“A laptop may be able to perfectly typeset my thoughts as I write them, but a first draft has no business being easy to read. A first draft shouldn’t herald itself in a cacophony of clattering keys. A first draft should arrive with the raindrop-quiet of the popping sound my ballpoint makes skittering through the cursive-and-printing hybrid of my handwriting. A first draft needs the whisper of the thoughts I haven’t made sense of yet to be echoed by the whisper of my hand gliding across the page as I finish with one word and move onto the next.”

I used to hand write the first draft all the time and I stopped for a long while. Now I'm back to it. I'm sure you've noticed the improved quality! 😀 The process feels right to me, for me. It turns out I can type much faster than I can think (same with talking, but that's another post), and that usually ends poorly. It think it's one of the reasons social media and the 24/7 cable news networks are so low quality. Too many are in too big a hurry to be first and so we read speculation more than actual facts far too often.

Keep writing. Keep submitting. Keep publishing. Don't stop, but don't go too fast either. Pay attention to craft. Haste makes waste - that phrase has been around a long time for good reason.

“Instead of strapping into the digital fast lane where my touch-typed thoughts can be zapped—fast, fast, fast—onto a screen, pen and paper slow my mind long enough for my heart to get a word in edgewise; pen and paper slow my mind long enough for my heart to encourage me to wait for truths that filter up as slowly as water from an aquifer…”

Read the entire article.

Friday, August 9, 2019

Now Some Writers Will Have to Compete With Computers!



The Creative Penn blog recently posted about how AI (Artificial Intelligence) has been used to create books.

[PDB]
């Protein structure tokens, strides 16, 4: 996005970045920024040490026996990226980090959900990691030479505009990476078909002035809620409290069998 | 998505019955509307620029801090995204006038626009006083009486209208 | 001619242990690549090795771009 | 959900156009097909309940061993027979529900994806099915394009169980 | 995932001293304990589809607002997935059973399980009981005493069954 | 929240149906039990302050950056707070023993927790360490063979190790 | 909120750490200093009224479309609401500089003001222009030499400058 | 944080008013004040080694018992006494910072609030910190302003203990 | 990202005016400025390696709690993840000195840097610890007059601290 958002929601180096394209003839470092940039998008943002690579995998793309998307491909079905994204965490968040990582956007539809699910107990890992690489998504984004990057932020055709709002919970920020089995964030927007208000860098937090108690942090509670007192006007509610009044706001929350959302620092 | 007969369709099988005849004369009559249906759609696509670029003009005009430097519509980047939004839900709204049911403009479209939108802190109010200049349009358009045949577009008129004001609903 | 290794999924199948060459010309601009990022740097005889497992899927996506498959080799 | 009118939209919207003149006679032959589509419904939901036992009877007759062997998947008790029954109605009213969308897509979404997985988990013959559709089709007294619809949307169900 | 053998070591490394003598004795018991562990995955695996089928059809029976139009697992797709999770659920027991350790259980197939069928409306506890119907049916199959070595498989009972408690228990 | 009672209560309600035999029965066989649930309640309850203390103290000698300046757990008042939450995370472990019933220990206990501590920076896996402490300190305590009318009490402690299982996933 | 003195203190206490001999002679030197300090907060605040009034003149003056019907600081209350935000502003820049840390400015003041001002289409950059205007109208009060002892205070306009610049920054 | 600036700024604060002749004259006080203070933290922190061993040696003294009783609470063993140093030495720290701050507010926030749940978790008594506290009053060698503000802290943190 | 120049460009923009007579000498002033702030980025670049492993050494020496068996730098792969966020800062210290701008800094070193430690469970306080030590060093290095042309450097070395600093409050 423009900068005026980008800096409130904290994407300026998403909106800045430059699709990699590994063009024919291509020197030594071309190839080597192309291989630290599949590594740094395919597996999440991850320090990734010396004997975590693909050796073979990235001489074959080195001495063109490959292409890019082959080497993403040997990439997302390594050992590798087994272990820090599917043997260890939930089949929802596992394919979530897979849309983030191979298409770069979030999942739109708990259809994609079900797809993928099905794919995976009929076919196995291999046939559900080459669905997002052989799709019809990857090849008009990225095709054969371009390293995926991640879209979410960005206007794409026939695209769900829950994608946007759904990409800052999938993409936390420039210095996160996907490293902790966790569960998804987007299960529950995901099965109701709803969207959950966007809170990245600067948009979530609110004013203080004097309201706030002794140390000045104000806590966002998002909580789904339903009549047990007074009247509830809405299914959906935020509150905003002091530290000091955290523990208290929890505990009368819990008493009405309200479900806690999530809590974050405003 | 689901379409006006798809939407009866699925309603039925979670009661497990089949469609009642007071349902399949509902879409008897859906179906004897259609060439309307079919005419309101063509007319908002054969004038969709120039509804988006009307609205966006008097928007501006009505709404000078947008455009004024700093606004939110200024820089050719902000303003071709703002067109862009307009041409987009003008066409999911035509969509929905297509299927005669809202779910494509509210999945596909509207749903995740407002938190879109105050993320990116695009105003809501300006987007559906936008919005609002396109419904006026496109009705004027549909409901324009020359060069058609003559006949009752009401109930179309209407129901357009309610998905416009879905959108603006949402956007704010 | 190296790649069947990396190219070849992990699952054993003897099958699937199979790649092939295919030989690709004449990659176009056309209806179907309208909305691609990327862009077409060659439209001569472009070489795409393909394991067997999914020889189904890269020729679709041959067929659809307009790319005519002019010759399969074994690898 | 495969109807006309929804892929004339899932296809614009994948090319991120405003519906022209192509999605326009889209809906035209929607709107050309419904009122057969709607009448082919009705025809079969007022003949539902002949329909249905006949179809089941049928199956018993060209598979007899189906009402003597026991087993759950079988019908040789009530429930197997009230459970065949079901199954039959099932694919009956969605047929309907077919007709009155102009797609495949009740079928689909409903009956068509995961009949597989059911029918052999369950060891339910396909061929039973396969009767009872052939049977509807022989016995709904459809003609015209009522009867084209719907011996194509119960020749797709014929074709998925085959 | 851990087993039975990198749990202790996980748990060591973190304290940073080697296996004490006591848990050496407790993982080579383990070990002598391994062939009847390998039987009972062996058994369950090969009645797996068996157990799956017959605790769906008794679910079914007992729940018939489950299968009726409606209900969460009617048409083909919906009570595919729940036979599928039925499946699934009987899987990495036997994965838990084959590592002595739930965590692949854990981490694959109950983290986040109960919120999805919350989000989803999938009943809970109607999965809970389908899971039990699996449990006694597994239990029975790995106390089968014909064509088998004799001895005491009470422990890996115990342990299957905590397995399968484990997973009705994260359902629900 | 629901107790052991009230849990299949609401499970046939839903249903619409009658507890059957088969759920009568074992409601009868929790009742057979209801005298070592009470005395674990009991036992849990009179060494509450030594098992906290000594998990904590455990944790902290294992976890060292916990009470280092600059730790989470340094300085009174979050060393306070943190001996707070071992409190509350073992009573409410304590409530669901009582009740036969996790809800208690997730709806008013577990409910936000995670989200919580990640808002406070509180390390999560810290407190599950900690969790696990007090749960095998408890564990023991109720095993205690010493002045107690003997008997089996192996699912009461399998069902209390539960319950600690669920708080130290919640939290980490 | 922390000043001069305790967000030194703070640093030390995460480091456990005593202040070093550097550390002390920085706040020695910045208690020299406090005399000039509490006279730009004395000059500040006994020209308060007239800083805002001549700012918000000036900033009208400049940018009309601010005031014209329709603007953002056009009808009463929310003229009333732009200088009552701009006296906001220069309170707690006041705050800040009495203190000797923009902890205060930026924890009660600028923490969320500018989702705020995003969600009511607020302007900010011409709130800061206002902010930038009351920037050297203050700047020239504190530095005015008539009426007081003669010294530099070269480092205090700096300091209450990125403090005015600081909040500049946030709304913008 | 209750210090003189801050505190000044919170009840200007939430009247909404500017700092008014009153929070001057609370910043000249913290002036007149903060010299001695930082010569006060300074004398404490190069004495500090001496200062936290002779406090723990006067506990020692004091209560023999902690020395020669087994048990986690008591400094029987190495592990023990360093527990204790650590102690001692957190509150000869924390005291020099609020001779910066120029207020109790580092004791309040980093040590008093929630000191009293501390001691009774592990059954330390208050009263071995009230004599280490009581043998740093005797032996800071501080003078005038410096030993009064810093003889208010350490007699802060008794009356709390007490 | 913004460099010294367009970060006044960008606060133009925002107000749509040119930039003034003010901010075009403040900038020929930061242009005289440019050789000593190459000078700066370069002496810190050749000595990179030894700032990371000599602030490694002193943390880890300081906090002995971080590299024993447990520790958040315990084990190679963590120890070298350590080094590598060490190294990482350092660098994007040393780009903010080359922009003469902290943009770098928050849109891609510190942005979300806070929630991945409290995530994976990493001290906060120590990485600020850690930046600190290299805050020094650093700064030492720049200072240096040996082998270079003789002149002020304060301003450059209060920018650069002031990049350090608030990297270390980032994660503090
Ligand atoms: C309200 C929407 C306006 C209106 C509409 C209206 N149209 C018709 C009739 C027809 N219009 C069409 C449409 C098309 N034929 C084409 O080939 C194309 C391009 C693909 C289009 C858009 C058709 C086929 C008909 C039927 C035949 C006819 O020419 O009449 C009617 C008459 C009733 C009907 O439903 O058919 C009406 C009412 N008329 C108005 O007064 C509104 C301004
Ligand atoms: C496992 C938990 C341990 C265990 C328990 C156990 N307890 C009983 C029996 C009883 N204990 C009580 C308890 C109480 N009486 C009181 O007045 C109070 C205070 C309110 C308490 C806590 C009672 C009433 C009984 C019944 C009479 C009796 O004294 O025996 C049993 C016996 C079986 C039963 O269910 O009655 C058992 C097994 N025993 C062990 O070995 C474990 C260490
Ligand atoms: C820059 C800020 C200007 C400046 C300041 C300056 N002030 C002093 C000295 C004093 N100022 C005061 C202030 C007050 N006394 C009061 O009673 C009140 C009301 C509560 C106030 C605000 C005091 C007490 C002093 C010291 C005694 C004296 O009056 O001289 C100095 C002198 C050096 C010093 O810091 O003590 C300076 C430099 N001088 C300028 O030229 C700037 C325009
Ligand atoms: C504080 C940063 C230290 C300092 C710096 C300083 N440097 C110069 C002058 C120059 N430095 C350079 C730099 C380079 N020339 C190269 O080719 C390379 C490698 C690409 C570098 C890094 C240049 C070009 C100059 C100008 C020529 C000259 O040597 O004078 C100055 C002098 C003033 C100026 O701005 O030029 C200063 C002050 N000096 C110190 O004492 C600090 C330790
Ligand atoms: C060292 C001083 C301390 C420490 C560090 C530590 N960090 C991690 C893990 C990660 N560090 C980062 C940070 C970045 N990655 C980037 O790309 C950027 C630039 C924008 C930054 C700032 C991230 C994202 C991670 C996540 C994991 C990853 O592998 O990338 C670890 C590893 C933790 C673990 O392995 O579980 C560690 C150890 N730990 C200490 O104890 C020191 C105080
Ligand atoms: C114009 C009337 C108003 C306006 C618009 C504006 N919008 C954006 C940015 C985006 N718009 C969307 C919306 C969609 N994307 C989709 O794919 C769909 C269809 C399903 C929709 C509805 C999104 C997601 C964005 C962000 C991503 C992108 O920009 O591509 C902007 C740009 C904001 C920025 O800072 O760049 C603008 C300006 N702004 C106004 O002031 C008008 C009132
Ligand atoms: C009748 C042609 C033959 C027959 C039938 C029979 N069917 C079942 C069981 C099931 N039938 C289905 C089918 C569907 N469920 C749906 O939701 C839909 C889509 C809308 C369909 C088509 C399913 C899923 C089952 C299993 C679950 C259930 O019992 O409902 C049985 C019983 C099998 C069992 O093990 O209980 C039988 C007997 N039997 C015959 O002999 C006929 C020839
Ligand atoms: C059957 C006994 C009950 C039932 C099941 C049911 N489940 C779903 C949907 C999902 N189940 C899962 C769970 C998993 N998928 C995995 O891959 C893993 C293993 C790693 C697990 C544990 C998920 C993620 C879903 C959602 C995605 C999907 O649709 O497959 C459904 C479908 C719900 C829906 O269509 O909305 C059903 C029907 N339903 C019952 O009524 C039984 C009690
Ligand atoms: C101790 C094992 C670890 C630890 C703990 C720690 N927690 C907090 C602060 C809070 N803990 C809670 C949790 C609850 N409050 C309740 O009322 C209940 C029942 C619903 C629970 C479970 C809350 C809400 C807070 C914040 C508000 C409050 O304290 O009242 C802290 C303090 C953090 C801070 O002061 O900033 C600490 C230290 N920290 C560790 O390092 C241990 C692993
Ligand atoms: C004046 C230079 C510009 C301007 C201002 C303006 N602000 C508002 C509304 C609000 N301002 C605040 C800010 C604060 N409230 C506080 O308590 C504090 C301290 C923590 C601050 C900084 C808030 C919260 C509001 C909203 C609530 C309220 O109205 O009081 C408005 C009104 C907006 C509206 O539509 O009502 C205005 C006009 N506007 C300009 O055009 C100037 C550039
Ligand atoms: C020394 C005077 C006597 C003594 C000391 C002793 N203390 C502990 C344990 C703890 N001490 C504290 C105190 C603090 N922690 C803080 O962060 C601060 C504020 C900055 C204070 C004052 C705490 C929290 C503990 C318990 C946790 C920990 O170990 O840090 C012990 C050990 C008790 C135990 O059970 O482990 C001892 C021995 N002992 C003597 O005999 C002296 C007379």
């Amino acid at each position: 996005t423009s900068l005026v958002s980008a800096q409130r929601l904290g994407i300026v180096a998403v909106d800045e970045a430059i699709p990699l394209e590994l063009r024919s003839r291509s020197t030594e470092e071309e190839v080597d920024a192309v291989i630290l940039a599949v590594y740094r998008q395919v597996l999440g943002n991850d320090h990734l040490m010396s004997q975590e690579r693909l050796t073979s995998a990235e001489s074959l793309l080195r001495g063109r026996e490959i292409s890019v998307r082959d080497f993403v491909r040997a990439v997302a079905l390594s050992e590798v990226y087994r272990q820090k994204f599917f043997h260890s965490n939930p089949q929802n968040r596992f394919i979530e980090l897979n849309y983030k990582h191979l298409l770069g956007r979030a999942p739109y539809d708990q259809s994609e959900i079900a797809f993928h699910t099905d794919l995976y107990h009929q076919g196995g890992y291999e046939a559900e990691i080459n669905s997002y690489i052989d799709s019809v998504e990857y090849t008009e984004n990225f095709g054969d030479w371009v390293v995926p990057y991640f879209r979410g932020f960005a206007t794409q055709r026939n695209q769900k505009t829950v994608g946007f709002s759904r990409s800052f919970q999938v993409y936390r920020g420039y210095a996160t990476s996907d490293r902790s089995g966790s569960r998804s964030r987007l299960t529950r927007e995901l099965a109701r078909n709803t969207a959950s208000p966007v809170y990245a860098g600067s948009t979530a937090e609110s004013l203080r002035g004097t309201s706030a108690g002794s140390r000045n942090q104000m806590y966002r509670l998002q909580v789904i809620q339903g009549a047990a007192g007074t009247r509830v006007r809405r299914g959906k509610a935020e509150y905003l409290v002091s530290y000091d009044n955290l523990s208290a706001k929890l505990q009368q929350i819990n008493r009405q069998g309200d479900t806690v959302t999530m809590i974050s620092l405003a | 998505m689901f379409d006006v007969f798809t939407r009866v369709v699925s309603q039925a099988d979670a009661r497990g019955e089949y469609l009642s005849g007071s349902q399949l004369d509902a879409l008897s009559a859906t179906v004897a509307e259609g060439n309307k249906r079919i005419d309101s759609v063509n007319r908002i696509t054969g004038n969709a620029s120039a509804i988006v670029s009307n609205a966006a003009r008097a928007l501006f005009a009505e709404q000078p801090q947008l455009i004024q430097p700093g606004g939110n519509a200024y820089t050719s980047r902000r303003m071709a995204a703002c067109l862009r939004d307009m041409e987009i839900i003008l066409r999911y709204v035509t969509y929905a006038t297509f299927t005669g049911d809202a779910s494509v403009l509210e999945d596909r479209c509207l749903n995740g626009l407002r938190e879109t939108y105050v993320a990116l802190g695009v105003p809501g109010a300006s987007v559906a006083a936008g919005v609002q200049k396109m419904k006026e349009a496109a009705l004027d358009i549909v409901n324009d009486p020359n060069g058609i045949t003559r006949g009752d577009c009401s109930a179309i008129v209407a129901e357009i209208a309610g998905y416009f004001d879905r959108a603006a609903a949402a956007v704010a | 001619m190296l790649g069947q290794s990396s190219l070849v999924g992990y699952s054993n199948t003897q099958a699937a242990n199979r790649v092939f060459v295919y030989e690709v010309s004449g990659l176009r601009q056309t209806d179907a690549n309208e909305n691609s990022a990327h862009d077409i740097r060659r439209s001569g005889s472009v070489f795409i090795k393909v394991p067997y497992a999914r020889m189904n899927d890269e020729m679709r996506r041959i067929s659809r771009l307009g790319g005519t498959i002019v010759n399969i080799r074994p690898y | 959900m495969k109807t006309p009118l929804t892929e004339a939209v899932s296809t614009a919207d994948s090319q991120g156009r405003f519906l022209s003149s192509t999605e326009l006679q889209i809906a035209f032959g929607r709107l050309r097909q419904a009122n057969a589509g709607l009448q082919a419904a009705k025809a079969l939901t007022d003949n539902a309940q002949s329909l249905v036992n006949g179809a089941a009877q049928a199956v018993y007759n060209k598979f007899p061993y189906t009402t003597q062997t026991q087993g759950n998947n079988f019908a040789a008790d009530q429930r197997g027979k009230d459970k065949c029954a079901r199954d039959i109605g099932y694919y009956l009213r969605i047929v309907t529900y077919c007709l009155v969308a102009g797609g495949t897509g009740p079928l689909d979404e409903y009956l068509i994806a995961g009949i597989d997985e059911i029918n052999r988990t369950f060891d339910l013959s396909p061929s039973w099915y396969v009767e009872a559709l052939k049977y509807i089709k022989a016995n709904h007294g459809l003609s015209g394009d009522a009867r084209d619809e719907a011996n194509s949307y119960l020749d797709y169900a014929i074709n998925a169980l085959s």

Computers have already been used for quite a while to “write” news articles, particularly sports articles.

https://www.vox.com/future-perfect/2019/2/14/18222270/artificial-intelligence-open-ai-natural-language-processing

https://digiday.com/media/washington-posts-robot-reporter-published-500-articles-last-year/

AI has been successfully utilized in many areas: chess, poker, medical research… The concept of “deep learning” enables a computer to play millions of games of chess, or poker, and learn what works and what does not. Now, these same capabilities of artificial intelligence are enabling computers to encroach upon the world of fiction writing. Feeding the AI millions of books and articles allows the computer to learn what makes a bestseller and what does not.
“The ‘write and publish faster’ model will soon be broken. You cannot write as fast as AI. It doesn’t get tired or burn out and it can consume millions of academic papers or books much faster than you can read. 
Publishers are not charities and authors are basically content creators, writing products to be sold. An in-house proprietary creative AI will work constantly with no hand-holding and no need to be looked after in any way. 
For example, what if my objective is to write a bestselling horror novel — and what if I give the AI the entire Stephen King backlist to learn from? 
Or the top 1000 bestselling horror novels from Amazon? 
I could probably do a rudimentary version of that right now with AWS Amazon Comprehend (which discovers insight and relationships in text) and then utilize a Natural Language Generation [Wikipedia] tool like GPT2, considered so dangerous that it has not been released (OpenAI), but of course, many other such tools will be created.